ICC orders pre-trial chamber to reconsider al-Bashir genocide charges

The Appeals Chamber of the International Criminal Court (ICC) Feb. 3 reversed a Pre-Trial Chamber decision that denied the application for an arrest warrant on genocide charges against Sudanese President Omar al-Bashir. The reversal was procedural, and did not address the question of whether al-Bashir is responsible for genocide.

In its March 2009 decision, the Pre-Trial Chamber required the prosecution to demonstrate al-Bashir’s genocidal intent using the “proof by inference” standard. The Appeals Chamber held that the standard used was inappropriate for the arrest warrant phase, but declined to actually order the Pre-Trial Chamber to issue a genocide warrant for al-Bashir, as requested by ICC Prosecutor Luis Moreno-Ocampo. The case has now been remanded back to the Pre-Trial Chamber to reconsider whether there was “reasonable grounds to believe” that al-Bashir acted with genocidal intent.

ICC prosecutors appealed the decision not to charge al-Bashir with genocide in July. The warrant, which charges al-Bashir with seven counts of war crimes and crimes against humanity, has been controversial, with Egypt, Sudan, the African Union and others calling for the proceedings against al-Bashir to be delayed, and African Union leaders agreeing not to cooperate with the ruling. Al-Bashir is accused of systematically targeting and purging the Fur, Masalit and Zaghawa ethnic groups from their lands in Darfur under the pretext of counterinsurgency since 2003. (Jurist, Feb. 3)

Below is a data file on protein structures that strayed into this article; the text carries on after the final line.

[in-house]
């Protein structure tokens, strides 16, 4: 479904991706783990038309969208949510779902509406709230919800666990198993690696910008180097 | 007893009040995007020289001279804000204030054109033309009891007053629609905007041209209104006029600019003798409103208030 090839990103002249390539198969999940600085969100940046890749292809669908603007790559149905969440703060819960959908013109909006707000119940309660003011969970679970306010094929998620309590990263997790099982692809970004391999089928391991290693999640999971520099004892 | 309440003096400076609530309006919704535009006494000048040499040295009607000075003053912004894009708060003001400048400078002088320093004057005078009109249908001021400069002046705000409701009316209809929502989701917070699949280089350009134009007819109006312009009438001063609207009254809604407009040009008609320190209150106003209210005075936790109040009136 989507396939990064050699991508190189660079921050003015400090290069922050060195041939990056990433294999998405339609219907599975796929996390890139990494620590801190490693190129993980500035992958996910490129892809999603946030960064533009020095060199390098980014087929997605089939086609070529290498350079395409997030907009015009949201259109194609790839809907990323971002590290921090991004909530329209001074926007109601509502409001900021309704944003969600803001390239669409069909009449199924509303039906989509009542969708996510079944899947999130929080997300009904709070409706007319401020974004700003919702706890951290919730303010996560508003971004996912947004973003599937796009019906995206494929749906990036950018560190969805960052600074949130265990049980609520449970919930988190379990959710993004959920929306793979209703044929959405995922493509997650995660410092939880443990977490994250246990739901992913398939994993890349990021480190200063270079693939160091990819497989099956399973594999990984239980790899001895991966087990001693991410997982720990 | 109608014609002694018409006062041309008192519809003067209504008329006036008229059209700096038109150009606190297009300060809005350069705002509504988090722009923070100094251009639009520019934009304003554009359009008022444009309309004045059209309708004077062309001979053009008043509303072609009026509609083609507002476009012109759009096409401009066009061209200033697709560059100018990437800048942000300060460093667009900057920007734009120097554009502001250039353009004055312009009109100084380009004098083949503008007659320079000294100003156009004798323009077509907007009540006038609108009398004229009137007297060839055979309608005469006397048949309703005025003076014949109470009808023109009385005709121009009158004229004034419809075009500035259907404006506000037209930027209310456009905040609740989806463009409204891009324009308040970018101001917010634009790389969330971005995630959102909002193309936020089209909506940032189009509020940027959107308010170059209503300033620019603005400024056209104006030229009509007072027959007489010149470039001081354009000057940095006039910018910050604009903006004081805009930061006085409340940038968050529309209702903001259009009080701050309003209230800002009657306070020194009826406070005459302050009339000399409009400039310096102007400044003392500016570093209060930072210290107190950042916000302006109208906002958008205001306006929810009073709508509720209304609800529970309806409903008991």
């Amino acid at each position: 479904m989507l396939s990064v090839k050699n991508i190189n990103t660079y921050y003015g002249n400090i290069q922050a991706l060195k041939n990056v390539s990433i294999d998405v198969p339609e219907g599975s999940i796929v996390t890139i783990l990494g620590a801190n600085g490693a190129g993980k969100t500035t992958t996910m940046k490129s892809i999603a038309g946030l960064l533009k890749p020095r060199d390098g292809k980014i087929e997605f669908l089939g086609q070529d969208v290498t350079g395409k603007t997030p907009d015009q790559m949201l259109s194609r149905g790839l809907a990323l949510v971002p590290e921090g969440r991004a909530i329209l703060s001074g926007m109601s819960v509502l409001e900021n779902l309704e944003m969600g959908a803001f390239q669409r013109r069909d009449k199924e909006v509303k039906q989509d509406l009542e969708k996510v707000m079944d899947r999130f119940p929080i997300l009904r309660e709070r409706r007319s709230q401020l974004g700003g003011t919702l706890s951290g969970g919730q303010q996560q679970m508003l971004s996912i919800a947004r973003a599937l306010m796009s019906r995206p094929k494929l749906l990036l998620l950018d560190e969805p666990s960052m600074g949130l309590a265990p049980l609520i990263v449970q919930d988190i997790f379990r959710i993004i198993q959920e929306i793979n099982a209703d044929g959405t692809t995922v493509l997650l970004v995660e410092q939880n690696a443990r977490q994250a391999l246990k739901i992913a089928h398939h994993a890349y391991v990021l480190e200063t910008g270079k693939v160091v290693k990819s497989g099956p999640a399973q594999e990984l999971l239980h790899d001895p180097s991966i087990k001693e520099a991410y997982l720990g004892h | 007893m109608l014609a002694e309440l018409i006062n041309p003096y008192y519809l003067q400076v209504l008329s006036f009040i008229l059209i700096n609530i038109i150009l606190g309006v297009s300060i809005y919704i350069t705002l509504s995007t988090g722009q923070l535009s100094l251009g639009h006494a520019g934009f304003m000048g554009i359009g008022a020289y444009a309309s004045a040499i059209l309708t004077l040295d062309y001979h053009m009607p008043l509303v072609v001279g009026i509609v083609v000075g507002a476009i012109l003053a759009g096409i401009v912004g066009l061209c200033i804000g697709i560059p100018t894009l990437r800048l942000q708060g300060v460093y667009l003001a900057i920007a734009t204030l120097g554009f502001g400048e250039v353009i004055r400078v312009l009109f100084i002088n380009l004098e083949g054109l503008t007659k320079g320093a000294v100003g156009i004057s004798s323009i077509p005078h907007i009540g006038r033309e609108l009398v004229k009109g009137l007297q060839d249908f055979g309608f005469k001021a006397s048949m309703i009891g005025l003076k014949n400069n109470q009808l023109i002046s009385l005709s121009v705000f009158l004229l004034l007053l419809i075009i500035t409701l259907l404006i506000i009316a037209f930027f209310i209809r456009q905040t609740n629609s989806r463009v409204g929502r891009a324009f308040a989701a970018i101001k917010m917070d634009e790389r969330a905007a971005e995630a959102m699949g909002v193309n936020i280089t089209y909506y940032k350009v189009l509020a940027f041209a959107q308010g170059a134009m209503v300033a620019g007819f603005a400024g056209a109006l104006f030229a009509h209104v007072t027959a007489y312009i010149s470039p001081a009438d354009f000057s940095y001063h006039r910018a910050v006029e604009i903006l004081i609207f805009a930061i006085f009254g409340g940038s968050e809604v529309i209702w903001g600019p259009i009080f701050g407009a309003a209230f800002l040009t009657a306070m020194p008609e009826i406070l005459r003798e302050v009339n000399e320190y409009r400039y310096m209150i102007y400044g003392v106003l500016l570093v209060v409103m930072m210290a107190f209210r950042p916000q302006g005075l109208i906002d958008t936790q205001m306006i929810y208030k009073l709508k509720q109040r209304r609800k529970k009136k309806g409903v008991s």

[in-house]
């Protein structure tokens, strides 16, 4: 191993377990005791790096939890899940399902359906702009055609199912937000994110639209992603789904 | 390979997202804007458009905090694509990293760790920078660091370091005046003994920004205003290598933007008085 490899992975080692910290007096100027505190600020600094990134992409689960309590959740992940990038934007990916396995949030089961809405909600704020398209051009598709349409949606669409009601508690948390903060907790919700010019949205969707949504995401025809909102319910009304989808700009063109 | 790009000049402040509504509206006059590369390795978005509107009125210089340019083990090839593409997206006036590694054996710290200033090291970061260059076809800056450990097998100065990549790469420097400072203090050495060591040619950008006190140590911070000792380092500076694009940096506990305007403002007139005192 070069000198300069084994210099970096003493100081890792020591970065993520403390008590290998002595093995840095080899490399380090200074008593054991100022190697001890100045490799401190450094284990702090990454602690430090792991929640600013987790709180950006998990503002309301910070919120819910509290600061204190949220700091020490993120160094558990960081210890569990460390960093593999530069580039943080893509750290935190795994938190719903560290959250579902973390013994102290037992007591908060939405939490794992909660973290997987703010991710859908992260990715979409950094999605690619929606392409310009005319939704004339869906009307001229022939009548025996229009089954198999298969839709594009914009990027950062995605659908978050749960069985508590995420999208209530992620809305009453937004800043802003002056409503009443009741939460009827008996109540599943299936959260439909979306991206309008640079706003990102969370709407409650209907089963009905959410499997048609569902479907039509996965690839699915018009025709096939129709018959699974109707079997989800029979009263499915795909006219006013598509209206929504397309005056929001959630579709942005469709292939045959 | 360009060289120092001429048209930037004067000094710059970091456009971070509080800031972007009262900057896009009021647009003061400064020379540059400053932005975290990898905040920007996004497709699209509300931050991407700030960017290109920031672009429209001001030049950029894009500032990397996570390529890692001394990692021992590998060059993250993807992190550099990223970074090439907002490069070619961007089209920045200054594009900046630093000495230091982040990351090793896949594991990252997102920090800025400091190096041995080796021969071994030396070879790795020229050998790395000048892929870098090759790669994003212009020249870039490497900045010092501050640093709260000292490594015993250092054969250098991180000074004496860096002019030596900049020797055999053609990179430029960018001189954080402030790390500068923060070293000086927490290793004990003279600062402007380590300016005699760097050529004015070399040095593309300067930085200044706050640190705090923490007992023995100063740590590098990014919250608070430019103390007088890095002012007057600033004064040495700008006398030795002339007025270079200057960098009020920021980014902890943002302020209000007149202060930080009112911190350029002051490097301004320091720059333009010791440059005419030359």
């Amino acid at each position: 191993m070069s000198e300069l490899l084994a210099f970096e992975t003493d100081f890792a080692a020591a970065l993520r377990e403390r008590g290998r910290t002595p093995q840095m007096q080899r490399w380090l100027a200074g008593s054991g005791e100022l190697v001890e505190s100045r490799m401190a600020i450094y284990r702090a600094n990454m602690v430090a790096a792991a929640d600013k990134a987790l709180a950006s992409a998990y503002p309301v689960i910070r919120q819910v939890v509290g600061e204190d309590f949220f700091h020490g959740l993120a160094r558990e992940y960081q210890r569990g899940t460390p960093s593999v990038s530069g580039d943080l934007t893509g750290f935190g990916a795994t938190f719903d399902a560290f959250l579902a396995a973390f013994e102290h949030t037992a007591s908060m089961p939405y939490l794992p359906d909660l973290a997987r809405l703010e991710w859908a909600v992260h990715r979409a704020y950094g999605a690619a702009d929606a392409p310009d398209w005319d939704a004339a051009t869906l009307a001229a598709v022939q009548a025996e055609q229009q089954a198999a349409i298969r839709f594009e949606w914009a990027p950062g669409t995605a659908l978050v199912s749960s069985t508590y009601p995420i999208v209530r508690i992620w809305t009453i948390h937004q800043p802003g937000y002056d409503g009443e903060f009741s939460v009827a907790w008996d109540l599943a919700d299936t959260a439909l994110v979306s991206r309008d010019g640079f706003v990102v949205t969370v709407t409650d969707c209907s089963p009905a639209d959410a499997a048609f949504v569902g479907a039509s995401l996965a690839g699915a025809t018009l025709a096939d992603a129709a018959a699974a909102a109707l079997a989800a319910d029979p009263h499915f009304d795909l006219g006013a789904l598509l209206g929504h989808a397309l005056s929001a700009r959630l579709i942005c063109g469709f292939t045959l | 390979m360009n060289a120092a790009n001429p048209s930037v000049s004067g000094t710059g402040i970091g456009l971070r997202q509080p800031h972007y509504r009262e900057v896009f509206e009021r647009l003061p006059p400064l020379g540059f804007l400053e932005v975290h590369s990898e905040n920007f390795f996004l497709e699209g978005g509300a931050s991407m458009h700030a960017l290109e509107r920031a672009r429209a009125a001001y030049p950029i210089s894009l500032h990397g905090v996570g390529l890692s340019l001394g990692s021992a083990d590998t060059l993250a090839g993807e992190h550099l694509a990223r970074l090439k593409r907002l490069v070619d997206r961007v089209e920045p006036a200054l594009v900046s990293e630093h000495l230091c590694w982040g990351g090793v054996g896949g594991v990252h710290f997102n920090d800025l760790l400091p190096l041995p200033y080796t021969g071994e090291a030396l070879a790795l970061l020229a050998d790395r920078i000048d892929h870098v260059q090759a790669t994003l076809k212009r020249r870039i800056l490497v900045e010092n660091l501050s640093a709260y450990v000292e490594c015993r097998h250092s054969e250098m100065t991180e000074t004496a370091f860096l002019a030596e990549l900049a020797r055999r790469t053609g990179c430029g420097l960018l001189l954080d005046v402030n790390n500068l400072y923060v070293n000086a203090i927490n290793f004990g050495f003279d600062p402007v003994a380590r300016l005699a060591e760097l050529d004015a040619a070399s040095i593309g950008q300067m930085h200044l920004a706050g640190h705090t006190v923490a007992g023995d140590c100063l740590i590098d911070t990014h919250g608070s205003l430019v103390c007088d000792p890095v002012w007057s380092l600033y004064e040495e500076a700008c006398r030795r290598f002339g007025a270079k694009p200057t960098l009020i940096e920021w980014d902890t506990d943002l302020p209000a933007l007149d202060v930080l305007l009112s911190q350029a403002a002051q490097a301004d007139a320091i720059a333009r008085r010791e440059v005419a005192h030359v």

See our last post on Sudan.

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  1. Defiant Bashir sworn in again
    From The Guardian, May 27:

    Sudan’s president, Omar al-Bashir, the only world leader facing an international arrest warrant, was today sworn in for another term in a low-key ceremony boycotted by many African and Arab leaders.

    Bashir won more than two-thirds of the vote in the April presidential poll, which was marred by opposition boycotts and reports of rigging and intimidation. The victory in effect ensured he would avoid being taken in the foreseeable future to the International Criminal Court, which indicted him in 2009 for alleged war crimes committed in Darfur.

    Since then, Bashir’s foreign travel has been severely curtailed because of fear of arrest by nations that recognise the ICC. But s ceremony in Khartoum highlighted the extent of his diplomatic isolation.

    In attendance were the presidents of Chad, Eritrea, Djibouti, Central African Republic, Malawi and Mauritania – all lightweights on the African stage. No top Arab leaders were present. While the UN was represented by the heads of its two peacekeeping missions in Sudan, the British and American ambassadors were absent, reportedly abroad.

    Human rights groups had urged countries to boycott the inauguration to demonstrate their commitment to international justice. This week the ICC reported Sudan to the UN security council for failing to hand over two people indicted for war crimes in Darfur, the state minister for humanitarian affairs, Ahmed Harun, and a government-allied militia leader known as Ali Kushayb.